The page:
The church of Muhos was completed in 1634 and is the third church in the parish. Muhos church is the oldest wooden church in Finland, which has been preserved almost in its original shape. It is built in the form of a rectangular basilica, a so called buttress church. Torninrakentaja-Hannu (Hannu the Tower Builder) is regarded as the builder of the church. There are 500 seats in the church.
The pulpit was built by Mikael Sigfridsson Balt, a carpenter and a sculptor, late in the seventeenth century. On the canopy there stand two angels dressed in white playing trombones and between the angels there is the Saviour with a flag of victory and the globe in his hands. It is assumed that these sculptures are a booty from Germany during the Thirty Year´s War (1618-48). A dove, the symbol of the holy spirit, is hanging from the canopy of the pulpit.
In the 1762 the church was completely renovated and the belfry was built under the guidance of Matti Honka, a famous church builder. The belfry represents the Ostrobothnian Renaissance style. There are two church bells. The bigger one was cast in Stockholm 1757 and the smaller in Helsinki 1885.
During the period of 1773-75 the church was illustrated with paintings of biblical motifs by Emanuel Granberg, a church painter, who was born in Vihanti. When the windows were enlarged and increased in number in 1839, some of the wall paintings in the church hall were destroyed. The ones that survived were covered later with boarding. Some of Granberg´s paintings have been preserved to the present day on the walls of the sacristy and on the gallery balustrade, where from left to right the prophets Ezekiel, Isaiah, Hosea, Jeremiah and Daniel are depicted.References:
Dunluce Castle is a ruined medieval castle located on the edge of a basalt outcropping in County Antrim, and is accessible via a bridge connecting it to the mainland. The castle is surrounded by extremely steep drops on either side, which may have been an important factor to the early Christians and Vikings who were drawn to this place where an early Irish fort once stood.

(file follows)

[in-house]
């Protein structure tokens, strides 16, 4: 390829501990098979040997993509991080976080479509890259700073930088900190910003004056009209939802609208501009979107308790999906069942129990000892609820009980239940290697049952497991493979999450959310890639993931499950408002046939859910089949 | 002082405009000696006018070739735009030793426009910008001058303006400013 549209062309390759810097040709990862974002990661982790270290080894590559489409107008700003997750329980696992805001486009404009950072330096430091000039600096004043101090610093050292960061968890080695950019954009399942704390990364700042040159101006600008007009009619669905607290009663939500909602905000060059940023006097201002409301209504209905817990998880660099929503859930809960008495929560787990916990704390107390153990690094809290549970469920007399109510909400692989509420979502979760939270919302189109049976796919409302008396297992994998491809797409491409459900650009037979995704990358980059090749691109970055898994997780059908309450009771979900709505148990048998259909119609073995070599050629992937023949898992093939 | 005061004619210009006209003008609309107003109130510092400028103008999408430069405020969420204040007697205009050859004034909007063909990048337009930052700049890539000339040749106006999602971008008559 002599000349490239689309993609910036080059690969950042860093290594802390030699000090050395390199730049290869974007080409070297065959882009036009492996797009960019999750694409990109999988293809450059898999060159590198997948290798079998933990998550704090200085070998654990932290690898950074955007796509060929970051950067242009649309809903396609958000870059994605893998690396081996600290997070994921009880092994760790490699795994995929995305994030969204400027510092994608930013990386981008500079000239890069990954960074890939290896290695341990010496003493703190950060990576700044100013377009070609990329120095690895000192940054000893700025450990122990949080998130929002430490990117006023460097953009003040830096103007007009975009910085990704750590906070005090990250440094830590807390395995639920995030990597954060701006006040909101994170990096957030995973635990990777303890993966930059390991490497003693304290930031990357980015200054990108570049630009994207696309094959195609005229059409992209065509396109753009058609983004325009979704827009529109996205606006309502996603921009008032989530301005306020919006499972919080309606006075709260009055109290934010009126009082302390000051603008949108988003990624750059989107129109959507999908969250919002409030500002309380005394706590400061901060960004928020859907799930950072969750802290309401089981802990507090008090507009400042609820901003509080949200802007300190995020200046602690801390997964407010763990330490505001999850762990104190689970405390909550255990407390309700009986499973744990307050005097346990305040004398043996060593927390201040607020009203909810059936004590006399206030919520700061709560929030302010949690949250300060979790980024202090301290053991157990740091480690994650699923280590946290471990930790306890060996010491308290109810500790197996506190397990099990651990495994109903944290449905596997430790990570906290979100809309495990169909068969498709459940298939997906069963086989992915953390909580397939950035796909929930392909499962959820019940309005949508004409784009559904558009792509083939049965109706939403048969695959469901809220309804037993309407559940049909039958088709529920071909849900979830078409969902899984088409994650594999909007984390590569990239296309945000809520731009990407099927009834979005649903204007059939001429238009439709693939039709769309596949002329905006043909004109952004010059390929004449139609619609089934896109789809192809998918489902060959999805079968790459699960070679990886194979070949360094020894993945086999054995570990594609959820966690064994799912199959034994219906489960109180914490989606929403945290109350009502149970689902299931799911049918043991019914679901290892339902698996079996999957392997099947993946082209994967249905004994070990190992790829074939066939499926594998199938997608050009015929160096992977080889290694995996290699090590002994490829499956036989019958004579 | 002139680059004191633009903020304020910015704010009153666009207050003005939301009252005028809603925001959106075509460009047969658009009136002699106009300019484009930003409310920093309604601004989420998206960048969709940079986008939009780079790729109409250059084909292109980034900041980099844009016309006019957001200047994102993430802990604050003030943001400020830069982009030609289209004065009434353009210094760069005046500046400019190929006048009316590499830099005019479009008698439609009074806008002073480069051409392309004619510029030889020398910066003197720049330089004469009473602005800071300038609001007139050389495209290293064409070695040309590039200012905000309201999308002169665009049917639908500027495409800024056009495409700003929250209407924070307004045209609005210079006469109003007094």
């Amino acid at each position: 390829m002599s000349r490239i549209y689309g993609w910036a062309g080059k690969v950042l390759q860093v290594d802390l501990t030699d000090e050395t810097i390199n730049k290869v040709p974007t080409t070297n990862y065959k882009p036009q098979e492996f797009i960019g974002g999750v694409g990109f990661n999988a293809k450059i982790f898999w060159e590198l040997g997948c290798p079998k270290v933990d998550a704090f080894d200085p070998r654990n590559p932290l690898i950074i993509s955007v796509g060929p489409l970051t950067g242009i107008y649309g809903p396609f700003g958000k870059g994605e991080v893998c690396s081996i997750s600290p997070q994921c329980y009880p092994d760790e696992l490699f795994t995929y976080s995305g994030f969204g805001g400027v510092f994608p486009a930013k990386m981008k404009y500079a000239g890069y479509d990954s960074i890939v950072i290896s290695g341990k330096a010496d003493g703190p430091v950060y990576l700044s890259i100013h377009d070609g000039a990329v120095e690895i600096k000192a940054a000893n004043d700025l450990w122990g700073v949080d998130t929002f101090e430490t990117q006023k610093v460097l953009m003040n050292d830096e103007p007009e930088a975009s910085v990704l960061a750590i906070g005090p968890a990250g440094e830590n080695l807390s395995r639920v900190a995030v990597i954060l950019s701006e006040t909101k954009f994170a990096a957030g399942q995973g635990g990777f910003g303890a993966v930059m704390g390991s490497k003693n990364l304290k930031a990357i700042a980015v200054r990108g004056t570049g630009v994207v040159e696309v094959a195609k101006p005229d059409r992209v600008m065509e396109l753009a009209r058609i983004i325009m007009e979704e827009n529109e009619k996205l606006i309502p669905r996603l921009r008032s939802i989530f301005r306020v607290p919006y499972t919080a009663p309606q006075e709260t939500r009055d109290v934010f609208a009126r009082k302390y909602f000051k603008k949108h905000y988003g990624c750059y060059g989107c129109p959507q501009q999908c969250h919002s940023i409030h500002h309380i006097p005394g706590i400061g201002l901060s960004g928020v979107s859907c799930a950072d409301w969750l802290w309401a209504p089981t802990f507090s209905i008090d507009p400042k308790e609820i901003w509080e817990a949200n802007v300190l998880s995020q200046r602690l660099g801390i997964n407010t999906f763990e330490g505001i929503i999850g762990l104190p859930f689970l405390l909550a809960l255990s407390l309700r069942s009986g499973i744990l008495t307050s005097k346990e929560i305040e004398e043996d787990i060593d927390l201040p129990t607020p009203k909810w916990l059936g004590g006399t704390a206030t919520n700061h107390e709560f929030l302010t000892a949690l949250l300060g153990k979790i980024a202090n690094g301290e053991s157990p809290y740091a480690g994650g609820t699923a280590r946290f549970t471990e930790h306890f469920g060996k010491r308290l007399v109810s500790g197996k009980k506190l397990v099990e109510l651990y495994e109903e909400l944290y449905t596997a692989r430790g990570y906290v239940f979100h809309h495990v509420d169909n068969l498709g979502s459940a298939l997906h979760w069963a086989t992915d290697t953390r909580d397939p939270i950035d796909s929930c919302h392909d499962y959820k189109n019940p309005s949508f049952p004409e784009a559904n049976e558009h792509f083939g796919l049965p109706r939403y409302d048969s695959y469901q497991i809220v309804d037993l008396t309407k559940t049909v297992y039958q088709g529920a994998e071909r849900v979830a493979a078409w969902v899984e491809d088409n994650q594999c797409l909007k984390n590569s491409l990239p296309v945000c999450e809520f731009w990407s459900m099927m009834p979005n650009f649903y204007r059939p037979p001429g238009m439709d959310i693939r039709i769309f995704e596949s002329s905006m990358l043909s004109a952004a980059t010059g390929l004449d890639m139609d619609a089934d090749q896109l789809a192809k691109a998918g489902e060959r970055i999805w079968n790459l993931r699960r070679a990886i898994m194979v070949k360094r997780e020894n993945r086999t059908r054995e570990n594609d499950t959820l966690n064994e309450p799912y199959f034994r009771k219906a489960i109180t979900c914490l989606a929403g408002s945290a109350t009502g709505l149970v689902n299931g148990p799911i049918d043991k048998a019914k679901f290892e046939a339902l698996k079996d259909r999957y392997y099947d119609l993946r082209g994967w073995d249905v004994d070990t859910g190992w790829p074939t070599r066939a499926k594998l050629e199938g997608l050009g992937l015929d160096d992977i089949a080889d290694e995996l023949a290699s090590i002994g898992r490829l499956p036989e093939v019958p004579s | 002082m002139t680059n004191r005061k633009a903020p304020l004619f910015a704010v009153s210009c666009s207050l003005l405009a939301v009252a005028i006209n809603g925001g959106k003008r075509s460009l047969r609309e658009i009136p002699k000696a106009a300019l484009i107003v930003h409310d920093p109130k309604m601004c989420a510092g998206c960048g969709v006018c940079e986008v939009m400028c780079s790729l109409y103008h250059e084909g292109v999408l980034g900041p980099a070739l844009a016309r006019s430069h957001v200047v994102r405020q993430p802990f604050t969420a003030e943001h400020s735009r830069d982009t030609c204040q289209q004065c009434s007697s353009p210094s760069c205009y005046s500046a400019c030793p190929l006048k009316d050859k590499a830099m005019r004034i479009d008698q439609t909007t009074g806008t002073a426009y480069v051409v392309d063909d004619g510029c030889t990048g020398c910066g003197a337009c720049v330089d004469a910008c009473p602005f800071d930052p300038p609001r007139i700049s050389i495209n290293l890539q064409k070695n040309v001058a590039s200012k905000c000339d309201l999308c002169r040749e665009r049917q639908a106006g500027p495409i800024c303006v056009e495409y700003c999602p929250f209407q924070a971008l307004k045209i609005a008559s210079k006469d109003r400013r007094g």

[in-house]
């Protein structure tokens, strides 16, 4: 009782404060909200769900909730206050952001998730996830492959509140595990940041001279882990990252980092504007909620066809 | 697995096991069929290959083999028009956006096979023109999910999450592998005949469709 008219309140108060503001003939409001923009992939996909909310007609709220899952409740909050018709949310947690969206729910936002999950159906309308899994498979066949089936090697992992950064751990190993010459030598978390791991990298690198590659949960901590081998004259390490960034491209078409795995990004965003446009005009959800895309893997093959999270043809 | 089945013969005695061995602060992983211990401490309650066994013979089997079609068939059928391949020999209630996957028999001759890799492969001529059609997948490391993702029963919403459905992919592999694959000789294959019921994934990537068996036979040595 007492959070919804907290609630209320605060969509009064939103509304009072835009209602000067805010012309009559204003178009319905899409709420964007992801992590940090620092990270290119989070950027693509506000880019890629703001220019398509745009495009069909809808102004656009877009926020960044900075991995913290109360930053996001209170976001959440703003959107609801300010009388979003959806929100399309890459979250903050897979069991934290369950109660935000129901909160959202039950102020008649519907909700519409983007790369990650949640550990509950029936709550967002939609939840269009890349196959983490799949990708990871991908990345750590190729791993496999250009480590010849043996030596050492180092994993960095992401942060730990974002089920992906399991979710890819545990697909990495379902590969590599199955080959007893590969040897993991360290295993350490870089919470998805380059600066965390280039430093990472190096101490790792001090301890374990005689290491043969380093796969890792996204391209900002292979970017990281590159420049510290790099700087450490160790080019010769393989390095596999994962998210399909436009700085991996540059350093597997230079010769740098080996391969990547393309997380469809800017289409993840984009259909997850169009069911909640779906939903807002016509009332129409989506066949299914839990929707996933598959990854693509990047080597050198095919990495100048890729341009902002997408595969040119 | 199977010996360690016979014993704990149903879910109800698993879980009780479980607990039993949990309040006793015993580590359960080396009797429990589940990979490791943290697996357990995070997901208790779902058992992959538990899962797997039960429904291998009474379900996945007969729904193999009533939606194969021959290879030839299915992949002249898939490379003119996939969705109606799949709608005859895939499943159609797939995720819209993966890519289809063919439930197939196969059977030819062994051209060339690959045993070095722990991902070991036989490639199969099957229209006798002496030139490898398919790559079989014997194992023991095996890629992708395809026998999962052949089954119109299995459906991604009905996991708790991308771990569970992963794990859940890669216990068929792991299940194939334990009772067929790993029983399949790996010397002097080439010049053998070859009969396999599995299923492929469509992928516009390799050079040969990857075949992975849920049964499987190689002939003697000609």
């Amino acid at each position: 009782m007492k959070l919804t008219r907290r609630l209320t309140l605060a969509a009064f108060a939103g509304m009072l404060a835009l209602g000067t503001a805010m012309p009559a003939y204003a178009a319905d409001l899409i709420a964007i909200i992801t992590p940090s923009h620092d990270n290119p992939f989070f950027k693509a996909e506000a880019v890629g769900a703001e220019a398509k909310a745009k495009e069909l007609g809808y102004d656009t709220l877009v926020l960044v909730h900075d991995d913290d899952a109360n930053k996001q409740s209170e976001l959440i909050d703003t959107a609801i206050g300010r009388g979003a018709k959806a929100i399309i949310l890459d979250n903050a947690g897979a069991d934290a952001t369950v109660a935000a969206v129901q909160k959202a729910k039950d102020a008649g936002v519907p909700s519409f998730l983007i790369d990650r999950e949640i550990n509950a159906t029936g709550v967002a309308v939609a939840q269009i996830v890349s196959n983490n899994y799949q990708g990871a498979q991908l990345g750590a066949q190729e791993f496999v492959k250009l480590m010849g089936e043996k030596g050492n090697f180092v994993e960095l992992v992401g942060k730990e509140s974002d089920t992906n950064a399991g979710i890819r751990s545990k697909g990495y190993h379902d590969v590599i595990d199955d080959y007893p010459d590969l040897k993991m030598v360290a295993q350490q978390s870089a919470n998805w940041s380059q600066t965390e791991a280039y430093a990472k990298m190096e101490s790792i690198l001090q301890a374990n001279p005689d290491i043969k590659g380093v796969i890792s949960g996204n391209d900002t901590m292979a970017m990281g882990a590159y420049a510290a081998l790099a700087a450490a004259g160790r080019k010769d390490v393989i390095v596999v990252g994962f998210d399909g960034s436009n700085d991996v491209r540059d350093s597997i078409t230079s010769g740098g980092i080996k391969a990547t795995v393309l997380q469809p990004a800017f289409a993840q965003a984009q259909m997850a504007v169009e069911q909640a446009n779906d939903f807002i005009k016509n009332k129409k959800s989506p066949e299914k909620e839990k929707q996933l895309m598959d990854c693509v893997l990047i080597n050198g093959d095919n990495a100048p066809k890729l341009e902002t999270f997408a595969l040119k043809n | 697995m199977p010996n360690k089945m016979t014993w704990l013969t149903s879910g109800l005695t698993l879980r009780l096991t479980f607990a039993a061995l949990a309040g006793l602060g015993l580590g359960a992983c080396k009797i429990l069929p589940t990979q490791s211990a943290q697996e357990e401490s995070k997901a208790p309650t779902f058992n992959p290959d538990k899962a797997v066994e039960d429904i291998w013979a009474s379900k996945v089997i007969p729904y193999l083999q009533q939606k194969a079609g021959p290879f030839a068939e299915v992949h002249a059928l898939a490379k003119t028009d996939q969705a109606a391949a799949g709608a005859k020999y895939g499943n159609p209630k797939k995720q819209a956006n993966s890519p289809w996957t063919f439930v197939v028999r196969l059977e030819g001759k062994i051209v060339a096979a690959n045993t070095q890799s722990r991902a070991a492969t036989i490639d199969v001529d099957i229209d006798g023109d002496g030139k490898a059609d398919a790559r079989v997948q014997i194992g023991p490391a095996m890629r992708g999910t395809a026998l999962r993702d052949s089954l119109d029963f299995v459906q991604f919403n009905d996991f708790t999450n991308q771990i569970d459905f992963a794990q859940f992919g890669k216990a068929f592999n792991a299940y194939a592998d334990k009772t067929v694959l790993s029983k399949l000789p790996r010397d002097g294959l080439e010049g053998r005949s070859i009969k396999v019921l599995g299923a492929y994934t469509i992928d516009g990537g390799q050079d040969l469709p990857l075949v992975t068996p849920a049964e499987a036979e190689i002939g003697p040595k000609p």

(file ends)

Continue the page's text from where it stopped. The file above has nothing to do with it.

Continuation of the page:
In the 13th century, Richard Óg de Burgh, 2nd Earl of Ulster, built the first castle at Dunluce. The earliest features of the castle are two large drum towers about 9 metres in diameter on the eastern side, both relics of a stronghold built here by the McQuillans after they became lords of the Route.
The McQuillans were the Lords of Route from the late 13th century until they were displaced by the MacDonnell after losing two major battles against them during the mid- and late-16th century.
Later Dunluce Castle became the home of the chief of the Clan MacDonnell of Antrim and the Clan MacDonald of Dunnyveg from Scotland.
In 1588 the Girona, a galleass from the Spanish Armada, was wrecked in a storm on the rocks nearby. The cannons from the ship were installed in the gatehouses and the rest of the cargo sold, the funds being used to restore the castle.
Dunluce Castle served as the seat of the Earl of Antrim until the impoverishment of the MacDonnells in 1690, following the Battle of the Boyne. Since that time, the castle has deteriorated and parts were scavenged to serve as materials for nearby buildings.